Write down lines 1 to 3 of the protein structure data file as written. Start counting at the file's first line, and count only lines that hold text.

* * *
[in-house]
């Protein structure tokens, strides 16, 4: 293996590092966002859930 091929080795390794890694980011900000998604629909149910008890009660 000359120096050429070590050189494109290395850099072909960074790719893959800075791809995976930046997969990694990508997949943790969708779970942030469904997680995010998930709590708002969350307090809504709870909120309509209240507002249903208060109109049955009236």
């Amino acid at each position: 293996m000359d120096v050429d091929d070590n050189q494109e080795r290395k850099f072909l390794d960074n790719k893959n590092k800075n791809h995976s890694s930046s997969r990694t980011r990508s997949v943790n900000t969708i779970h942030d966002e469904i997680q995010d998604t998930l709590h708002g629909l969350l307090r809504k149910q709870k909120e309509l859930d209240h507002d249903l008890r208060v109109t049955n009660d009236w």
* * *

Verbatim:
[in-house]
């Protein structure tokens, strides 16, 4: 293996590092966002859930 091929080795390794890694980011900000998604629909149910008890009660 000359120096050429070590050189494109290395850099072909960074790719893959800075791809995976930046997969990694990508997949943790969708779970942030469904997680995010998930709590708002969350307090809504709870909120309509209240507002249903208060109109049955009236």
């Amino acid at each position: 293996m000359d120096v050429d091929d070590n050189q494109e080795r290395k850099f072909l390794d960074n790719k893959n590092k800075n791809h995976s890694s930046s997969r990694t980011r990508s997949v943790n900000t969708i779970h942030d966002e469904i997680q995010d998604t998930l709590h708002g629909l969350l307090r809504k149910q709870k909120e309509l859930d209240h507002d249903l008890r208060v109109t049955n009660d009236w």